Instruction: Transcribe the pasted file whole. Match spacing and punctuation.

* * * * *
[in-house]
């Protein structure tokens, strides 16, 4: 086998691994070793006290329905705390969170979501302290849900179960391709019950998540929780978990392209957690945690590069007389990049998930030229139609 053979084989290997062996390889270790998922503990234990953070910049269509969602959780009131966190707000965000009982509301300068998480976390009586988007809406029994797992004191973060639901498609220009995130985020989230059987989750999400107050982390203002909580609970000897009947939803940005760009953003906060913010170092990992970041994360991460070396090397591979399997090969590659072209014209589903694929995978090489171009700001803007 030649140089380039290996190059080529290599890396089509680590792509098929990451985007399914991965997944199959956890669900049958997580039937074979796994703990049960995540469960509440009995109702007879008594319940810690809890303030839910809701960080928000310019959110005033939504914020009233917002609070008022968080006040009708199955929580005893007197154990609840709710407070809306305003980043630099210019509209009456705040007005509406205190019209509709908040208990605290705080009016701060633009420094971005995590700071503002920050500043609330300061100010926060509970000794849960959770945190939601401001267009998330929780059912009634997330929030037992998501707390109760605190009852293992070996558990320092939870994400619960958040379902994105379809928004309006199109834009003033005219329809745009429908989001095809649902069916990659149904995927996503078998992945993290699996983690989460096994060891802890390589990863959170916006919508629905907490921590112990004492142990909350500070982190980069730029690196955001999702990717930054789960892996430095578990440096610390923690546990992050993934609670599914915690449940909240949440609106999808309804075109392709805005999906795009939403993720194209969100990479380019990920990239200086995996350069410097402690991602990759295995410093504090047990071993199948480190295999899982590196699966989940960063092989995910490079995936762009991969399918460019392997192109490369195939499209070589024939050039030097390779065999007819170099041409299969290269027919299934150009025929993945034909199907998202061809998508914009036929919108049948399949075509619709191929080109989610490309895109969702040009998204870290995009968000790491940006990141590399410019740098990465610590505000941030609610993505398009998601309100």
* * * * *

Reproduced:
[in-house]
């Protein structure tokens, strides 16, 4: 086998691994070793006290329905705390969170979501302290849900179960391709019950998540929780978990392209957690945690590069007389990049998930030229139609 053979084989290997062996390889270790998922503990234990953070910049269509969602959780009131966190707000965000009982509301300068998480976390009586988007809406029994797992004191973060639901498609220009995130985020989230059987989750999400107050982390203002909580609970000897009947939803940005760009953003906060913010170092990992970041994360991460070396090397591979399997090969590659072209014209589903694929995978090489171009700001803007 030649140089380039290996190059080529290599890396089509680590792509098929990451985007399914991965997944199959956890669900049958997580039937074979796994703990049960995540469960509440009995109702007879008594319940810690809890303030839910809701960080928000310019959110005033939504914020009233917002609070008022968080006040009708199955929580005893007197154990609840709710407070809306305003980043630099210019509209009456705040007005509406205190019209509709908040208990605290705080009016701060633009420094971005995590700071503002920050500043609330300061100010926060509970000794849960959770945190939601401001267009998330929780059912009634997330929030037992998501707390109760605190009852293992070996558990320092939870994400619960958040379902994105379809928004309006199109834009003033005219329809745009429908989001095809649902069916990659149904995927996503078998992945993290699996983690989460096994060891802890390589990863959170916006919508629905907490921590112990004492142990909350500070982190980069730029690196955001999702990717930054789960892996430095578990440096610390923690546990992050993934609670599914915690449940909240949440609106999808309804075109392709805005999906795009939403993720194209969100990479380019990920990239200086995996350069410097402690991602990759295995410093504090047990071993199948480190295999899982590196699966989940960063092989995910490079995936762009991969399918460019392997192109490369195939499209070589024939050039030097390779065999007819170099041409299969290269027919299934150009025929993945034909199907998202061809998508914009036929919108049948399949075509619709191929080109989610490309895109969702040009998204870290995009968000790491940006990141590399410019740098990465610590505000941030609610993505398009998601309100």